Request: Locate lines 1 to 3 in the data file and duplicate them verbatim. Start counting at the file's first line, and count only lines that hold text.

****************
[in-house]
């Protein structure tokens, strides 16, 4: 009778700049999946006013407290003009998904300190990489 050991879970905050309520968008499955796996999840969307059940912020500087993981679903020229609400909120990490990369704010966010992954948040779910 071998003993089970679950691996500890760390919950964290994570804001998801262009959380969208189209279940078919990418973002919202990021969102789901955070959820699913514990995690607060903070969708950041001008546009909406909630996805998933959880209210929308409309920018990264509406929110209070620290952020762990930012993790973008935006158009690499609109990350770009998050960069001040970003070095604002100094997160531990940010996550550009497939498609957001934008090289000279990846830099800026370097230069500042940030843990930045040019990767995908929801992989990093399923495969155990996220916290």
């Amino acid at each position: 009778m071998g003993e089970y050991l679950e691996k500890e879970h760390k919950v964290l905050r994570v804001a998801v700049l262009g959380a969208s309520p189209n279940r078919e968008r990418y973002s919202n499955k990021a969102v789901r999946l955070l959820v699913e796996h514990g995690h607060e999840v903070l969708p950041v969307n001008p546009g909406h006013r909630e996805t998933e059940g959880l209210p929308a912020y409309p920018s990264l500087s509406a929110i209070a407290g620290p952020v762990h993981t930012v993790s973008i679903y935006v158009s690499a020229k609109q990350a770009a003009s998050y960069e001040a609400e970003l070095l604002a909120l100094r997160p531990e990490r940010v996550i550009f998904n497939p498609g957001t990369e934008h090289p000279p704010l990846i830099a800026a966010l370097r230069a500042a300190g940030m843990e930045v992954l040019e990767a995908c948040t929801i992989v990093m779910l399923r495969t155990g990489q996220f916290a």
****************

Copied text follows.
[in-house]
């Protein structure tokens, strides 16, 4: 009778700049999946006013407290003009998904300190990489 050991879970905050309520968008499955796996999840969307059940912020500087993981679903020229609400909120990490990369704010966010992954948040779910 071998003993089970679950691996500890760390919950964290994570804001998801262009959380969208189209279940078919990418973002919202990021969102789901955070959820699913514990995690607060903070969708950041001008546009909406909630996805998933959880209210929308409309920018990264509406929110209070620290952020762990930012993790973008935006158009690499609109990350770009998050960069001040970003070095604002100094997160531990940010996550550009497939498609957001934008090289000279990846830099800026370097230069500042940030843990930045040019990767995908929801992989990093399923495969155990996220916290």
């Amino acid at each position: 009778m071998g003993e089970y050991l679950e691996k500890e879970h760390k919950v964290l905050r994570v804001a998801v700049l262009g959380a969208s309520p189209n279940r078919e968008r990418y973002s919202n499955k990021a969102v789901r999946l955070l959820v699913e796996h514990g995690h607060e999840v903070l969708p950041v969307n001008p546009g909406h006013r909630e996805t998933e059940g959880l209210p929308a912020y409309p920018s990264l500087s509406a929110i209070a407290g620290p952020v762990h993981t930012v993790s973008i679903y935006v158009s690499a020229k609109q990350a770009a003009s998050y960069e001040a609400e970003l070095l604002a909120l100094r997160p531990e990490r940010v996550i550009f998904n497939p498609g957001t990369e934008h090289p000279p704010l990846i830099a800026a966010l370097r230069a500042a300190g940030m843990e930045v992954l040019e990767a995908c948040t929801i992989v990093m779910l399923r495969t155990g990489q996220f916290a």